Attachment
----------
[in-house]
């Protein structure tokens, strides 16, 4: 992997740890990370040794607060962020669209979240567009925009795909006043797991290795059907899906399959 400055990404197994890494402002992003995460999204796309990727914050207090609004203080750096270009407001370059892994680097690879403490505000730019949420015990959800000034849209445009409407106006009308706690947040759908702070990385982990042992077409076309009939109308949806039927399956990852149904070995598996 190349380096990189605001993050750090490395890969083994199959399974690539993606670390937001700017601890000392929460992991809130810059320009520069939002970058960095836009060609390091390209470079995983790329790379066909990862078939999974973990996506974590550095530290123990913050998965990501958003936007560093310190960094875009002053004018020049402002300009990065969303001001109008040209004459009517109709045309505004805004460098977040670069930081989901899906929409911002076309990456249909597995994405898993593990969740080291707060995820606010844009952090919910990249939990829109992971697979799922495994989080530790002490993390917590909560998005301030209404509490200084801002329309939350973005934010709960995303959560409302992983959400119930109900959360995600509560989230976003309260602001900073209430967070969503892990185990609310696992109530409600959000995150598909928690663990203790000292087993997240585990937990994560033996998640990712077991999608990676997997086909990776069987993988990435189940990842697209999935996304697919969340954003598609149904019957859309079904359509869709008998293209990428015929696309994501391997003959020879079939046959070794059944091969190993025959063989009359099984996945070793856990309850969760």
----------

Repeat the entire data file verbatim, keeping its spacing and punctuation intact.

[in-house]
């Protein structure tokens, strides 16, 4: 992997740890990370040794607060962020669209979240567009925009795909006043797991290795059907899906399959 400055990404197994890494402002992003995460999204796309990727914050207090609004203080750096270009407001370059892994680097690879403490505000730019949420015990959800000034849209445009409407106006009308706690947040759908702070990385982990042992077409076309009939109308949806039927399956990852149904070995598996 190349380096990189605001993050750090490395890969083994199959399974690539993606670390937001700017601890000392929460992991809130810059320009520069939002970058960095836009060609390091390209470079995983790329790379066909990862078939999974973990996506974590550095530290123990913050998965990501958003936007560093310190960094875009002053004018020049402002300009990065969303001001109008040209004459009517109709045309505004805004460098977040670069930081989901899906929409911002076309990456249909597995994405898993593990969740080291707060995820606010844009952090919910990249939990829109992971697979799922495994989080530790002490993390917590909560998005301030209404509490200084801002329309939350973005934010709960995303959560409302992983959400119930109900959360995600509560989230976003309260602001900073209430967070969503892990185990609310696992109530409600959000995150598909928690663990203790000292087993997240585990937990994560033996998640990712077991999608990676997997086909990776069987993988990435189940990842697209999935996304697919969340954003598609149904019957859309079904359509869709008998293209990428015929696309994501391997003959020879079939046959070794059944091969190993025959063989009359099984996945070793856990309850969760």